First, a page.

How Blood Sugar Affects The Adrenals & Endocrine System

by lydia on August 14, 2012

Let’s discuss why correcting blood sugar imbalances first is critical to successfully managing any adrenal or endocrine issues. There seem to be a lot of women that have not yet understood how important getting their blood sugar regulated is to their overall hormonal health. Obviously, other factors come into play such as digestion/microbial balance, environment/toxins, heredity and so on. However, addressing blood sugar can be a first and foremost hurdle to overcome in order to begin to set the endocrine system up for recovery and balance.

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The adrenal glands play a role in blood sugar regulation via the glucocorticoids. Glucocorticoids are hormones released by the adrenal glands used in glucose metabolism. For the adrenals to take part in blood sugar it’s because of an emergency. In the presence of stress, your adrenal glands will release cortisol. Cortisol stimulates several processes that all work together to increase and maintain normal blood sugar levels, to meet your body’s demands for energy. When the adrenals trigger due to stress, this is when the  catecholamines kick in. Such as, adrenaline (epinephrine) which stimulates the liver to convert glycogen back to glucose for release into the bloodstream. Nordrenalin (norepinephrine) shuttles blood away from the deep organs and to the muscles and heart for action. When you have fatigued adrenal glands, cortisol levels drop and make it difficult to maintain normal blood sugar levels. People with adrenal fatigue tend to have low blood sugar. Low blood sugar is another stressful situation that can further tax your adrenal glands.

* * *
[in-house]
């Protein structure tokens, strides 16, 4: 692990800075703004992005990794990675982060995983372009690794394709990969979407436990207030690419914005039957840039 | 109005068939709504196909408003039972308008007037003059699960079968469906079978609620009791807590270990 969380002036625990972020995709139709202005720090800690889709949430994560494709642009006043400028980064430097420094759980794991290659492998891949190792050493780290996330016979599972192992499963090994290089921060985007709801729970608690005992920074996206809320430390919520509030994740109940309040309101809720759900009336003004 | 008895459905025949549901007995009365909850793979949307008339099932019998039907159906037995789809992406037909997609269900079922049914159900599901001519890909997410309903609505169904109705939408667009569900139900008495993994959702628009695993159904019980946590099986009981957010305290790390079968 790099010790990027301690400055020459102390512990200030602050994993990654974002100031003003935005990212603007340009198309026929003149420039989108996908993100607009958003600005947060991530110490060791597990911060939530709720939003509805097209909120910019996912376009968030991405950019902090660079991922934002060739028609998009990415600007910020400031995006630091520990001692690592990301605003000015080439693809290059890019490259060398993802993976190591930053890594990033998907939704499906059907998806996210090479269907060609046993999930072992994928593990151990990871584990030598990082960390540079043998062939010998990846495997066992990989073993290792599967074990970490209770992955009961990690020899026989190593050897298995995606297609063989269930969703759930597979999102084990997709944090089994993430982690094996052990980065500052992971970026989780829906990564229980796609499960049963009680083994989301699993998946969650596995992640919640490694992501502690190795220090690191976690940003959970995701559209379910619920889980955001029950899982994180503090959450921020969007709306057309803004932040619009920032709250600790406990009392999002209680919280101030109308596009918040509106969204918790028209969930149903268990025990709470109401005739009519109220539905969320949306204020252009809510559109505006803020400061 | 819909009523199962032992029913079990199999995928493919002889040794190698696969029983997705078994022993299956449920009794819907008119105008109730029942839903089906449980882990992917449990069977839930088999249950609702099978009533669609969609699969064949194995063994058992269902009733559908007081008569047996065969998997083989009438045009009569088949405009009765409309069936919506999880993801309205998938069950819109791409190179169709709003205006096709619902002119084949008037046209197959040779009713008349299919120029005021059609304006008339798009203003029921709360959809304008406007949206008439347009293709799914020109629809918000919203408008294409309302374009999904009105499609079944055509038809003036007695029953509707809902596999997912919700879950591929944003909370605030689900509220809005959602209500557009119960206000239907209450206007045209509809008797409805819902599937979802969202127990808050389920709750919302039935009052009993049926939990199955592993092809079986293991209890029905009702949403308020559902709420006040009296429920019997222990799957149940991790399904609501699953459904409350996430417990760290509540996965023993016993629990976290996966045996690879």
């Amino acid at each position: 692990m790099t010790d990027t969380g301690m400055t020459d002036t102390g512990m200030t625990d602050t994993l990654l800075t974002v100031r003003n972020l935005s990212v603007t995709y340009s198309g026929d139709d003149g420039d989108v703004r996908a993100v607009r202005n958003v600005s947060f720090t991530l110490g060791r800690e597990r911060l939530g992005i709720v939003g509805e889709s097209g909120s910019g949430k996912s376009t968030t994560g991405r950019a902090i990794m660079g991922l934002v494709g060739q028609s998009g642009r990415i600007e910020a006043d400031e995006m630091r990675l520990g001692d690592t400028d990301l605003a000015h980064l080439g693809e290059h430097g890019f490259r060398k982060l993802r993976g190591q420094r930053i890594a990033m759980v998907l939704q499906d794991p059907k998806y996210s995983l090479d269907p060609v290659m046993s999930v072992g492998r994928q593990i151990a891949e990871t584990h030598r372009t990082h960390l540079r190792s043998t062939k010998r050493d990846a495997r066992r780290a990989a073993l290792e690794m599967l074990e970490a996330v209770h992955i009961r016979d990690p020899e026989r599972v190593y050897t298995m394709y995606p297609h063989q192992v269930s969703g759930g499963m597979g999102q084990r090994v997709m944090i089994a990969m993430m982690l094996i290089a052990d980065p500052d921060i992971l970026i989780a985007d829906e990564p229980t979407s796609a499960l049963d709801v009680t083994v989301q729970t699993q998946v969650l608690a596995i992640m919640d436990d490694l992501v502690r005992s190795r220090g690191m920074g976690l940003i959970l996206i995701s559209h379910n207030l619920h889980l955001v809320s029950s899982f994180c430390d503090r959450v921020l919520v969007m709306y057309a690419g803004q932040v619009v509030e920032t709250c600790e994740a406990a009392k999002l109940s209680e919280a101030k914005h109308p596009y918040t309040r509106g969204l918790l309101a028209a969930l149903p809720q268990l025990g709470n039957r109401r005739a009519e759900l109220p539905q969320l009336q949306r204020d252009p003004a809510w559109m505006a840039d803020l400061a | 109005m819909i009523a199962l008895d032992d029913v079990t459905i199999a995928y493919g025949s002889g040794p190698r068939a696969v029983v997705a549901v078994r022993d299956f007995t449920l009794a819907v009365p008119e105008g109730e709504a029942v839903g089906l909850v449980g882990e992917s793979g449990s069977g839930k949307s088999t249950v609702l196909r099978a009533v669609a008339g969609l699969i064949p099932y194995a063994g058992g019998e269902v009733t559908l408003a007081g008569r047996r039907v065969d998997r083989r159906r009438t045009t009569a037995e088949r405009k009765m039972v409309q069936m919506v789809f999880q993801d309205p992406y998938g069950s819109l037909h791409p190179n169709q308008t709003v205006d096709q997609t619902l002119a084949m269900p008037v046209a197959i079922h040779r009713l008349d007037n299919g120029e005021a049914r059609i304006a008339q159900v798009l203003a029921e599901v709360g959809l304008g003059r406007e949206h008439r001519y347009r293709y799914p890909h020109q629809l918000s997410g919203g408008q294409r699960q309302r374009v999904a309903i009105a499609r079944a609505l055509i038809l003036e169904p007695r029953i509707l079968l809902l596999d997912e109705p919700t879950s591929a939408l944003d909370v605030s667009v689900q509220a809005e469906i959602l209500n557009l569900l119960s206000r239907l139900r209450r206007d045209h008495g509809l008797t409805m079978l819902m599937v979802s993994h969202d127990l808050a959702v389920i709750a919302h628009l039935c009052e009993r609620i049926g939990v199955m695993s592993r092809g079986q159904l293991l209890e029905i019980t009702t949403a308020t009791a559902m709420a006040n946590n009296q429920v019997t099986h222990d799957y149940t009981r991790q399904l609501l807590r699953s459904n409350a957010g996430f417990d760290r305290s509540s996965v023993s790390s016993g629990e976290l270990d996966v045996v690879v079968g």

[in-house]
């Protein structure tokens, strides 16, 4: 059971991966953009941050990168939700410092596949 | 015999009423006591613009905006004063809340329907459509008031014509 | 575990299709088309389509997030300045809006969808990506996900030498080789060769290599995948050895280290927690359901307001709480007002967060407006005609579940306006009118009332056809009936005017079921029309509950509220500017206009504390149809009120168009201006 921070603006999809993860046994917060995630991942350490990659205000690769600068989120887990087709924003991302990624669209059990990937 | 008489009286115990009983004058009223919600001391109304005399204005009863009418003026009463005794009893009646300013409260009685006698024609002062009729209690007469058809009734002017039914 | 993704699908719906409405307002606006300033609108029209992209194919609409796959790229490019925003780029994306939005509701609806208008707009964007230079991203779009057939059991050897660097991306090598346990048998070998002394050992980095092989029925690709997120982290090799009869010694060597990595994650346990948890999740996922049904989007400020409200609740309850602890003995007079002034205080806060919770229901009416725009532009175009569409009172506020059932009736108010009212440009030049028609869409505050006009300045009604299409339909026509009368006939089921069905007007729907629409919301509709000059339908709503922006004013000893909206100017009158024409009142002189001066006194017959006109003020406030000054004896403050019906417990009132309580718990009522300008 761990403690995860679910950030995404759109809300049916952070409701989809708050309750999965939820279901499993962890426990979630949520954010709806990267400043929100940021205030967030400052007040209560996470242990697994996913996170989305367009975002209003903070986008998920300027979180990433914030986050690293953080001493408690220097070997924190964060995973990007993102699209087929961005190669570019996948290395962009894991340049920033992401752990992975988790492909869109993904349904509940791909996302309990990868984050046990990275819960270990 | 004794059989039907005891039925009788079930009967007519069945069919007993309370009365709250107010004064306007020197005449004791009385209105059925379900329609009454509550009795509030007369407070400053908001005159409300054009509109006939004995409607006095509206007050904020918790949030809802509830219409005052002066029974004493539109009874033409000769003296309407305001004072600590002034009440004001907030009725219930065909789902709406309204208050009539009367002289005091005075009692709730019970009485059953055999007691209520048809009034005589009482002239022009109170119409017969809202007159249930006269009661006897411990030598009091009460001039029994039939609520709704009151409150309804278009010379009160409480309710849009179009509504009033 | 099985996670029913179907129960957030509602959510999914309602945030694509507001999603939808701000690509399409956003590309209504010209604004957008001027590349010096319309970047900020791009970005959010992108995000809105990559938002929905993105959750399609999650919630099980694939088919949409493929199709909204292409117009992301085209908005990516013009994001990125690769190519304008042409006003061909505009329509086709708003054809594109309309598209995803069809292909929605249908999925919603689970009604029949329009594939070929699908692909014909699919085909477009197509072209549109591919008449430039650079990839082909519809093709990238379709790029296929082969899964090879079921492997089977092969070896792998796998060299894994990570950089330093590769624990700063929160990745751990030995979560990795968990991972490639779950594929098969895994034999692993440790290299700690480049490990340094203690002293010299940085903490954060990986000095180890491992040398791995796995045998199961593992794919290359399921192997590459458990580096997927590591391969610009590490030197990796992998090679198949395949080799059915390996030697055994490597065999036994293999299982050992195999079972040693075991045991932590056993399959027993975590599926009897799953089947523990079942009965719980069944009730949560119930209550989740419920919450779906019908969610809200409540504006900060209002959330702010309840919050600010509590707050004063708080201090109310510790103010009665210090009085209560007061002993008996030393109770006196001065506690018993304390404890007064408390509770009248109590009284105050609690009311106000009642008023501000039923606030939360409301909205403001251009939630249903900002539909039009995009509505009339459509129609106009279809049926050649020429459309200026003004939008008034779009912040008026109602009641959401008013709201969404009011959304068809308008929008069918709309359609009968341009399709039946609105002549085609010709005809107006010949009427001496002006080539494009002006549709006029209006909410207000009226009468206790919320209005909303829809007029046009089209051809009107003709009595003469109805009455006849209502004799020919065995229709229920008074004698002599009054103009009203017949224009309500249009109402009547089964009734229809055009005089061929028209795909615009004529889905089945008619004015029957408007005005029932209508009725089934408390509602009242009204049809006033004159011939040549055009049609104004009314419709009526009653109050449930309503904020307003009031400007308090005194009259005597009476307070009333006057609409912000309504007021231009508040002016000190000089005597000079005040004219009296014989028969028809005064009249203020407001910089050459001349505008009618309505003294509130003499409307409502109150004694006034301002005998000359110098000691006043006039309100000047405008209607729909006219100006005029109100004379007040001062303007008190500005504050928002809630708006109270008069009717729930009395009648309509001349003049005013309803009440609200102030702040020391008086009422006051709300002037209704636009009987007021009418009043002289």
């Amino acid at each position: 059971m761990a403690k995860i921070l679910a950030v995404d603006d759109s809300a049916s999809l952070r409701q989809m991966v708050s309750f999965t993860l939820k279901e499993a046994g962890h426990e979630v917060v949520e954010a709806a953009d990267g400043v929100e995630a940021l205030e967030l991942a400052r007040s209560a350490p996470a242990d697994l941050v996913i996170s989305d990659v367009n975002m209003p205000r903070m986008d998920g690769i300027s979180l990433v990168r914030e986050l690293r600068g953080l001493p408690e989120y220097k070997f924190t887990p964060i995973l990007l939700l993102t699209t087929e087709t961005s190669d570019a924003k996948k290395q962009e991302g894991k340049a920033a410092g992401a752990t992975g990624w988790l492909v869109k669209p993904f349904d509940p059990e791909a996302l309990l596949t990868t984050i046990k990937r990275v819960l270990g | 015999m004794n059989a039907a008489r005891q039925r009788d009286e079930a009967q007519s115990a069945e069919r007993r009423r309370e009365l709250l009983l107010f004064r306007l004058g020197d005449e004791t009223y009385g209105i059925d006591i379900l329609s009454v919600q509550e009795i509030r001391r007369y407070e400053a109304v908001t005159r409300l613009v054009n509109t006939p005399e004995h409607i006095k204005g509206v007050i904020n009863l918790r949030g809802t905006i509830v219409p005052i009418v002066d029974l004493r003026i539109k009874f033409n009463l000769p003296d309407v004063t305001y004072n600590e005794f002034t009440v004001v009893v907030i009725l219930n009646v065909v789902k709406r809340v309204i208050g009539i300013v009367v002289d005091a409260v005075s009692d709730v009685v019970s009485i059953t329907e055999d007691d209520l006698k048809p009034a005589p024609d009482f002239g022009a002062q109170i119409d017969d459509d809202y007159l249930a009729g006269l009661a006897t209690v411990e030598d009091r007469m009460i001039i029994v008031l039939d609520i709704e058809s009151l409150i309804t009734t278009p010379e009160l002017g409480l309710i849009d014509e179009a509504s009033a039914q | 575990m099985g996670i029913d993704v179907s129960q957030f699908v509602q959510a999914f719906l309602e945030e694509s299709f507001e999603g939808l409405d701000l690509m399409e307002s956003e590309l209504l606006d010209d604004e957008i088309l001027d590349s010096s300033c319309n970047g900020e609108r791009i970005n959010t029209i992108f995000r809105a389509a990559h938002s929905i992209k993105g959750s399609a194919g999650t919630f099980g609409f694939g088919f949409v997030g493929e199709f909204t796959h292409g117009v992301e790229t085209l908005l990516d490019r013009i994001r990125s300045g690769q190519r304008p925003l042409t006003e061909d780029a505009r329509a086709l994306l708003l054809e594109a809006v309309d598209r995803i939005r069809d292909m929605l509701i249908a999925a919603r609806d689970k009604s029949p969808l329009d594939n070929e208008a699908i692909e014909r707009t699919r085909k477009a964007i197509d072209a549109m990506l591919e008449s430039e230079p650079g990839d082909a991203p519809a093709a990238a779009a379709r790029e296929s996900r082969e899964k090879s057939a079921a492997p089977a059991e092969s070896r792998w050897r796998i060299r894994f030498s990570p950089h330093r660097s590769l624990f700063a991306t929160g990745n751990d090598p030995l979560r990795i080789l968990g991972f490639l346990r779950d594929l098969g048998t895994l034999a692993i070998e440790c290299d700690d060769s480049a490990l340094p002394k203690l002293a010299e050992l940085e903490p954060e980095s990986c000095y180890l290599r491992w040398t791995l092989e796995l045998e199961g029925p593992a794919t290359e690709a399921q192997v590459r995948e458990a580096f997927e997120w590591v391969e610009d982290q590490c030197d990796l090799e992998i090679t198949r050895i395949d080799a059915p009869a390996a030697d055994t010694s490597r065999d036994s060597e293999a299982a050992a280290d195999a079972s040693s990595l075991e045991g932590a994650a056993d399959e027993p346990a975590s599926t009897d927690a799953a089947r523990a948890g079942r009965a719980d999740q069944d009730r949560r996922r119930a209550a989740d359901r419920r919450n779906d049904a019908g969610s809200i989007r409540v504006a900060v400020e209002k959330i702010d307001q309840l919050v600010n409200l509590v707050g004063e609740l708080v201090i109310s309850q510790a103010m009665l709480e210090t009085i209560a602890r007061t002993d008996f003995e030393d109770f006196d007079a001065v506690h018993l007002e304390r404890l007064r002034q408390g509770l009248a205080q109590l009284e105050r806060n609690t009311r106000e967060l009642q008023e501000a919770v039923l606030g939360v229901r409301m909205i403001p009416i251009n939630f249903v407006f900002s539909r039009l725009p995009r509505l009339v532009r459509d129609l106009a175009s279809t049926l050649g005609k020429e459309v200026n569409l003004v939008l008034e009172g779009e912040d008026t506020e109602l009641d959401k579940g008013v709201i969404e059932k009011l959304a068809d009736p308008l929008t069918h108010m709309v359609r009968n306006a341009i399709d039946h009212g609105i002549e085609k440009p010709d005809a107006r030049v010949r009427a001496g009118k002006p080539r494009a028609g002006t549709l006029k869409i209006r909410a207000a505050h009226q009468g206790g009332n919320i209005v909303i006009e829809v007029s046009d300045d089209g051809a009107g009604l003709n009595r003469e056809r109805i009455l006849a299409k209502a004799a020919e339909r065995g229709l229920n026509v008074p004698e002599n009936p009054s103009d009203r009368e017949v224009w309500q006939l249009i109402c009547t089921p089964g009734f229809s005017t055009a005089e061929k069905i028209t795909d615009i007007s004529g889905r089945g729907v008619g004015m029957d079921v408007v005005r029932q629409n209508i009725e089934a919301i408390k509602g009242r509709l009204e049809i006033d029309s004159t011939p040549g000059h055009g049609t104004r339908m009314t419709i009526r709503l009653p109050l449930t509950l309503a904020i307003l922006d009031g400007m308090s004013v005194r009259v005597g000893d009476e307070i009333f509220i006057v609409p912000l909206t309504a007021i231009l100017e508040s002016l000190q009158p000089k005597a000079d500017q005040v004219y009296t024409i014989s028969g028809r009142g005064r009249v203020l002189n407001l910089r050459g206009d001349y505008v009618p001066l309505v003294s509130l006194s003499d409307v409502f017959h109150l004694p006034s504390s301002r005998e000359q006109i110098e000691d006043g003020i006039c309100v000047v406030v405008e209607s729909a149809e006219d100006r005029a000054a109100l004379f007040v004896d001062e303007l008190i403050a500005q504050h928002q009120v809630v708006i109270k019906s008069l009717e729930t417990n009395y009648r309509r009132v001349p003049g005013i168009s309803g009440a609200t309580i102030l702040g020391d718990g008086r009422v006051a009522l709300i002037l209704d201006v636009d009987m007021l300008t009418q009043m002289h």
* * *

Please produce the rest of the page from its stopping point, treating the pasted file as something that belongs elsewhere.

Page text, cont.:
The common scenario of eating excess sugars/starches, even if they are healthier options, is that the blood sugar will spike high and insulin will come in to quickly deal with the excess of glucose in the bloodstream, since that is a toxic situation. Then in turn the blood sugar will drop or crash after such an insulin spike. Now the adrenals have to respond to bring the blood sugar back up. Do this again and again, day in and day out like most Americans do and you are killing your adrenal function. Low blood sugar, or hypoglycemia leads to insulin resistance. Insulin resistance increases cortisol levels. If the cells are resisting insulin, that means the are resisting the glucose or energy. The hypothalamus will then produce more cortico releasing hormone (CRH), which then produces more cortisol and more glucose in the blood, and more insulin to resist. Insulin resistance doesn’t allow the energy to get into the cell. Knowing this, the hypothalamus then produces more CRH, which then produces more glucose, more insulin and increased cortisol. You can see how it is a vicious cycle. This cycle will catabolize the body to death. This does not benefit the rest of the endocrine system, as this process steals nutrients affecting all the anabolic sex hormones. Excess insulin in the bloodstream also causes the ovaries to produce excess testosterone, thereby affecting the overall sex hormone balance.

Remove this situation/stressor by greatly reducing sugar/starch consumption and you can take that burden off of the adrenals and give them a chance to recover. You reduce and remove insulin resistance by diet primarily, it’s what started the vicious cycle in the first place.